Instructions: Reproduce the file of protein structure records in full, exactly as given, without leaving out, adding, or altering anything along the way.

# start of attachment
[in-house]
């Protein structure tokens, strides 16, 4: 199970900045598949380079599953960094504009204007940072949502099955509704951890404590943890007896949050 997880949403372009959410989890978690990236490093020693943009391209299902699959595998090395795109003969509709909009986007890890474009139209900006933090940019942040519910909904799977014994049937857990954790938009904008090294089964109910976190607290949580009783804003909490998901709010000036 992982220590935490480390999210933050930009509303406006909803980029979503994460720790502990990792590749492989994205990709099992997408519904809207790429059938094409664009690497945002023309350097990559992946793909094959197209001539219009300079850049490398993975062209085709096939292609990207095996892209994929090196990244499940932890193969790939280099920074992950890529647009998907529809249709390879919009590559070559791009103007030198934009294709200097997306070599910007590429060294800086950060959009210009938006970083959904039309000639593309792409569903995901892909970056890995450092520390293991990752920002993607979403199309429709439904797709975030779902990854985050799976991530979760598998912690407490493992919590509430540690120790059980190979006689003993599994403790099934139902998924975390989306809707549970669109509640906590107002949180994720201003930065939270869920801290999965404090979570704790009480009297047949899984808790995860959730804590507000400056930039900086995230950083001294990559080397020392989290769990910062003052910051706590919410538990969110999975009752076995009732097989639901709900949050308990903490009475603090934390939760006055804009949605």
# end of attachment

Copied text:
[in-house]
């Protein structure tokens, strides 16, 4: 199970900045598949380079599953960094504009204007940072949502099955509704951890404590943890007896949050 997880949403372009959410989890978690990236490093020693943009391209299902699959595998090395795109003969509709909009986007890890474009139209900006933090940019942040519910909904799977014994049937857990954790938009904008090294089964109910976190607290949580009783804003909490998901709010000036 992982220590935490480390999210933050930009509303406006909803980029979503994460720790502990990792590749492989994205990709099992997408519904809207790429059938094409664009690497945002023309350097990559992946793909094959197209001539219009300079850049490398993975062209085709096939292609990207095996892209994929090196990244499940932890193969790939280099920074992950890529647009998907529809249709390879919009590559070559791009103007030198934009294709200097997306070599910007590429060294800086950060959009210009938006970083959904039309000639593309792409569903995901892909970056890995450092520390293991990752920002993607979403199309429709439904797709975030779902990854985050799976991530979760598998912690407490493992919590509430540690120790059980190979006689003993599994403790099934139902998924975390989306809707549970669109509640906590107002949180994720201003930065939270869920801290999965404090979570704790009480009297047949899984808790995860959730804590507000400056930039900086995230950083001294990559080397020392989290769990910062003052910051706590919410538990969110999975009752076995009732097989639901709900949050308990903490009475603090934390939760006055804009949605």